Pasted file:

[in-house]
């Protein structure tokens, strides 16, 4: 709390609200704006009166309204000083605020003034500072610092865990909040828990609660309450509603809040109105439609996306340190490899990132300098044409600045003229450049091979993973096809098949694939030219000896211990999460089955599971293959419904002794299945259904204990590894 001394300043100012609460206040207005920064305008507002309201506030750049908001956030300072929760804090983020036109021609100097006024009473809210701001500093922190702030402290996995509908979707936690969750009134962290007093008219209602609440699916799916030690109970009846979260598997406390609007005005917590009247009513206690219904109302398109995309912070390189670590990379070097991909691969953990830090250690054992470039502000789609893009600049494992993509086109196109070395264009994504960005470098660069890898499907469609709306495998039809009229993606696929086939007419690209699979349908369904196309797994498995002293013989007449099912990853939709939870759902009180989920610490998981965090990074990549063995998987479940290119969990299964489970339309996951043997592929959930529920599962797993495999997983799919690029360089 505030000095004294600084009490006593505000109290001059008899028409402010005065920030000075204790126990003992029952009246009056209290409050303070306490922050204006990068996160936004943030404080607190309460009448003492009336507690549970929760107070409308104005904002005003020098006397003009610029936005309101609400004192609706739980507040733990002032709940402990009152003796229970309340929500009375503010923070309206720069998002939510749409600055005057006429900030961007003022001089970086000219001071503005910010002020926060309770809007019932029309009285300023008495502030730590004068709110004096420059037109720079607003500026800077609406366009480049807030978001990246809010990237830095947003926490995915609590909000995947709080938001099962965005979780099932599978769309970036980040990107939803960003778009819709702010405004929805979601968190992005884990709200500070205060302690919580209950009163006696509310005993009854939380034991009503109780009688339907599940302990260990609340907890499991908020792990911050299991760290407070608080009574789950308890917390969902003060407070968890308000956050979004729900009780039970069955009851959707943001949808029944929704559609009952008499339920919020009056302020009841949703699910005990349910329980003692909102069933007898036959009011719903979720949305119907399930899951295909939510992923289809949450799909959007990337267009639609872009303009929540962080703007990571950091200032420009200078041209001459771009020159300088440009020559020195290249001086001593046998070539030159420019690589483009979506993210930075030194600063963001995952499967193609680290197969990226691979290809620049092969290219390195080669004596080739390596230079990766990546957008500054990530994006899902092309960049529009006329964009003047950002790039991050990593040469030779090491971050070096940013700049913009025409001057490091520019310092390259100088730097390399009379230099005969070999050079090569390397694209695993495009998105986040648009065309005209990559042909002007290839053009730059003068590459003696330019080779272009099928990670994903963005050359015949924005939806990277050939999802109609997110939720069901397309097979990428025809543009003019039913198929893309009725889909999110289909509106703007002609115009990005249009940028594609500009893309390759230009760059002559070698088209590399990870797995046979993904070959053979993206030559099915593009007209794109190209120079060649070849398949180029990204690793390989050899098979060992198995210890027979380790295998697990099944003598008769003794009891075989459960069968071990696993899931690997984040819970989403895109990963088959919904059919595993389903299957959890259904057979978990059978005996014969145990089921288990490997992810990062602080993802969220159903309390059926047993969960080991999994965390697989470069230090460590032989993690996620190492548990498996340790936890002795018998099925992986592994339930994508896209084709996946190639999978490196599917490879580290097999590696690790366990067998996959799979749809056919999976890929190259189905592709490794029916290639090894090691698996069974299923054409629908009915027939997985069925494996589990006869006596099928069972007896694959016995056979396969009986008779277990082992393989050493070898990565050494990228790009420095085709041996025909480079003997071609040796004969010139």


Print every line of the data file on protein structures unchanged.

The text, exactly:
[in-house]
């Protein structure tokens, strides 16, 4: 709390609200704006009166309204000083605020003034500072610092865990909040828990609660309450509603809040109105439609996306340190490899990132300098044409600045003229450049091979993973096809098949694939030219000896211990999460089955599971293959419904002794299945259904204990590894 001394300043100012609460206040207005920064305008507002309201506030750049908001956030300072929760804090983020036109021609100097006024009473809210701001500093922190702030402290996995509908979707936690969750009134962290007093008219209602609440699916799916030690109970009846979260598997406390609007005005917590009247009513206690219904109302398109995309912070390189670590990379070097991909691969953990830090250690054992470039502000789609893009600049494992993509086109196109070395264009994504960005470098660069890898499907469609709306495998039809009229993606696929086939007419690209699979349908369904196309797994498995002293013989007449099912990853939709939870759902009180989920610490998981965090990074990549063995998987479940290119969990299964489970339309996951043997592929959930529920599962797993495999997983799919690029360089 505030000095004294600084009490006593505000109290001059008899028409402010005065920030000075204790126990003992029952009246009056209290409050303070306490922050204006990068996160936004943030404080607190309460009448003492009336507690549970929760107070409308104005904002005003020098006397003009610029936005309101609400004192609706739980507040733990002032709940402990009152003796229970309340929500009375503010923070309206720069998002939510749409600055005057006429900030961007003022001089970086000219001071503005910010002020926060309770809007019932029309009285300023008495502030730590004068709110004096420059037109720079607003500026800077609406366009480049807030978001990246809010990237830095947003926490995915609590909000995947709080938001099962965005979780099932599978769309970036980040990107939803960003778009819709702010405004929805979601968190992005884990709200500070205060302690919580209950009163006696509310005993009854939380034991009503109780009688339907599940302990260990609340907890499991908020792990911050299991760290407070608080009574789950308890917390969902003060407070968890308000956050979004729900009780039970069955009851959707943001949808029944929704559609009952008499339920919020009056302020009841949703699910005990349910329980003692909102069933007898036959009011719903979720949305119907399930899951295909939510992923289809949450799909959007990337267009639609872009303009929540962080703007990571950091200032420009200078041209001459771009020159300088440009020559020195290249001086001593046998070539030159420019690589483009979506993210930075030194600063963001995952499967193609680290197969990226691979290809620049092969290219390195080669004596080739390596230079990766990546957008500054990530994006899902092309960049529009006329964009003047950002790039991050990593040469030779090491971050070096940013700049913009025409001057490091520019310092390259100088730097390399009379230099005969070999050079090569390397694209695993495009998105986040648009065309005209990559042909002007290839053009730059003068590459003696330019080779272009099928990670994903963005050359015949924005939806990277050939999802109609997110939720069901397309097979990428025809543009003019039913198929893309009725889909999110289909509106703007002609115009990005249009940028594609500009893309390759230009760059002559070698088209590399990870797995046979993904070959053979993206030559099915593009007209794109190209120079060649070849398949180029990204690793390989050899098979060992198995210890027979380790295998697990099944003598008769003794009891075989459960069968071990696993899931690997984040819970989403895109990963088959919904059919595993389903299957959890259904057979978990059978005996014969145990089921288990490997992810990062602080993802969220159903309390059926047993969960080991999994965390697989470069230090460590032989993690996620190492548990498996340790936890002795018998099925992986592994339930994508896209084709996946190639999978490196599917490879580290097999590696690790366990067998996959799979749809056919999976890929190259189905592709490794029916290639090894090691698996069974299923054409629908009915027939997985069925494996589990006869006596099928069972007896694959016995056979396969009986008779277990082992393989050493070898990565050494990228790009420095085709041996025909480079003997071609040796004969010139």